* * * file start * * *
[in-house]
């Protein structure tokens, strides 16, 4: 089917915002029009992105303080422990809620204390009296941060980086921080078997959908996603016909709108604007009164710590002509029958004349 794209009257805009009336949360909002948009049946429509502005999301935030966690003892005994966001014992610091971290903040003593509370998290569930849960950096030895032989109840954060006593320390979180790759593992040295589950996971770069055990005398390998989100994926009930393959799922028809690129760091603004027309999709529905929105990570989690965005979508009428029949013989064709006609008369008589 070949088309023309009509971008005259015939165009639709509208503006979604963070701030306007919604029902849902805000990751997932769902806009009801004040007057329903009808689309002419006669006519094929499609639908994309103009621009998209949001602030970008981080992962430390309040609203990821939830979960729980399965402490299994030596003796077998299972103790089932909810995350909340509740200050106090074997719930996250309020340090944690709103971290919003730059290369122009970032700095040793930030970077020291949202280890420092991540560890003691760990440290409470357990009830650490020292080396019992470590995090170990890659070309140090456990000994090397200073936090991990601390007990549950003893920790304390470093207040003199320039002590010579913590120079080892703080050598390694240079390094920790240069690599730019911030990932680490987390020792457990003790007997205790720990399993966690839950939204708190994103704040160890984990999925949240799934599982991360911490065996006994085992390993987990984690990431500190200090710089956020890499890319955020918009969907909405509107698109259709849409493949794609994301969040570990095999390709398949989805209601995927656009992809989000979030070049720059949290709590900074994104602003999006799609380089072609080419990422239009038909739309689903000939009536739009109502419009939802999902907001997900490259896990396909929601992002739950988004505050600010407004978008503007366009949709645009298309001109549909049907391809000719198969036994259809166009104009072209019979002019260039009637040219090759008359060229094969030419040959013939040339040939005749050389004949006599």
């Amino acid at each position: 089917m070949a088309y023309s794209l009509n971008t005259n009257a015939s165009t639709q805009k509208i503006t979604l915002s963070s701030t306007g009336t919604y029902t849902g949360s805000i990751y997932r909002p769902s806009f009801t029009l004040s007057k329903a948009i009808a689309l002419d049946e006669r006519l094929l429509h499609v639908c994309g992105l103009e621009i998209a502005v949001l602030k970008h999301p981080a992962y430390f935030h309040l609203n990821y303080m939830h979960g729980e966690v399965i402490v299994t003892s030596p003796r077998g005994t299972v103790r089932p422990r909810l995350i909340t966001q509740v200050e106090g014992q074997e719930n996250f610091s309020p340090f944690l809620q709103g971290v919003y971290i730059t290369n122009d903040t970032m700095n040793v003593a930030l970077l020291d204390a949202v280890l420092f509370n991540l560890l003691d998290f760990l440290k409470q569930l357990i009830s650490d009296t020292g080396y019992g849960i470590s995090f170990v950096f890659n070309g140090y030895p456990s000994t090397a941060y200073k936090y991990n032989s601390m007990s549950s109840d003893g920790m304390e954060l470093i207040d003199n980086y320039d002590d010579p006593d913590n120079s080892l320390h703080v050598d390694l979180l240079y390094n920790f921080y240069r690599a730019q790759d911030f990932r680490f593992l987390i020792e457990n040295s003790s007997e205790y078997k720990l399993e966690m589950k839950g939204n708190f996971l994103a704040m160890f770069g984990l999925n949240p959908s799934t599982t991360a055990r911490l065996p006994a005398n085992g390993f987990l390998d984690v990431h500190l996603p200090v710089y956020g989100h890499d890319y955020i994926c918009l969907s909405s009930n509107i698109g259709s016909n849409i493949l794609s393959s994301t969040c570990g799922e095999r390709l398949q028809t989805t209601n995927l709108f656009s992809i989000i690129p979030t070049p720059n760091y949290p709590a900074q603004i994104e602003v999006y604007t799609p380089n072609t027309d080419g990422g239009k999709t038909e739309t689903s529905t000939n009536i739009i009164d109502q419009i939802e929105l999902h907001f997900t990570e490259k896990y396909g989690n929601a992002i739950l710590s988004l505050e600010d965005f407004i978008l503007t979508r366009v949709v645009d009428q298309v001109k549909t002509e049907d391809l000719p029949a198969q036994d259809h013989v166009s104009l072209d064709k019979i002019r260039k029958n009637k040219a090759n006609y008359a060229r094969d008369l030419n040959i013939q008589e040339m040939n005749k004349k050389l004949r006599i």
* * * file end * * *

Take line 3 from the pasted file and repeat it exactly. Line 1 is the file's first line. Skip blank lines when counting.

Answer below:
């Amino acid at each position: 089917m070949a088309y023309s794209l009509n971008t005259n009257a015939s165009t639709q805009k509208i503006t979604l915002s963070s701030t306007g009336t919604y029902t849902g949360s805000i990751y997932r909002p769902s806009f009801t029009l004040s007057k329903a948009i009808a689309l002419d049946e006669r006519l094929l429509h499609v639908c994309g992105l103009e621009i998209a502005v949001l602030k970008h999301p981080a992962y430390f935030h309040l609203n990821y303080m939830h979960g729980e966690v399965i402490v299994t003892s030596p003796r077998g005994t299972v103790r089932p422990r909810l995350i909340t966001q509740v200050e106090g014992q074997e719930n996250f610091s309020p340090f944690l809620q709103g971290v919003y971290i730059t290369n122009d903040t970032m700095n040793v003593a930030l970077l020291d204390a949202v280890l420092f509370n991540l560890l003691d998290f760990l440290k409470q569930l357990i009830s650490d009296t020292g080396y019992g849960i470590s995090f170990v950096f890659n070309g140090y030895p456990s000994t090397a941060y200073k936090y991990n032989s601390m007990s549950s109840d003893g920790m304390e954060l470093i207040d003199n980086y320039d002590d010579p006593d913590n120079s080892l320390h703080v050598d390694l979180l240079y390094n920790f921080y240069r690599a730019q790759d911030f990932r680490f593992l987390i020792e457990n040295s003790s007997e205790y078997k720990l399993e966690m589950k839950g939204n708190f996971l994103a704040m160890f770069g984990l999925n949240p959908s799934t599982t991360a055990r911490l065996p006994a005398n085992g390993f987990l390998d984690v990431h500190l996603p200090v710089y956020g989100h890499d890319y955020i994926c918009l969907s909405s009930n509107i698109g259709s016909n849409i493949l794609s393959s994301t969040c570990g799922e095999r390709l398949q028809t989805t209601n995927l709108f656009s992809i989000i690129p979030t070049p720059n760091y949290p709590a900074q603004i994104e602003v999006y604007t799609p380089n072609t027309d080419g990422g239009k999709t038909e739309t689903s529905t000939n009536i739009i009164d109502q419009i939802e929105l999902h907001f997900t990570e490259k896990y396909g989690n929601a992002i739950l710590s988004l505050e600010d965005f407004i978008l503007t979508r366009v949709v645009d009428q298309v001109k549909t002509e049907d391809l000719p029949a198969q036994d259809h013989v166009s104009l072209d064709k019979i002019r260039k029958n009637k040219a090759n006609y008359a060229r094969d008369l030419n040959i013939q008589e040339m040939n005749k004349k050389l004949r006599i």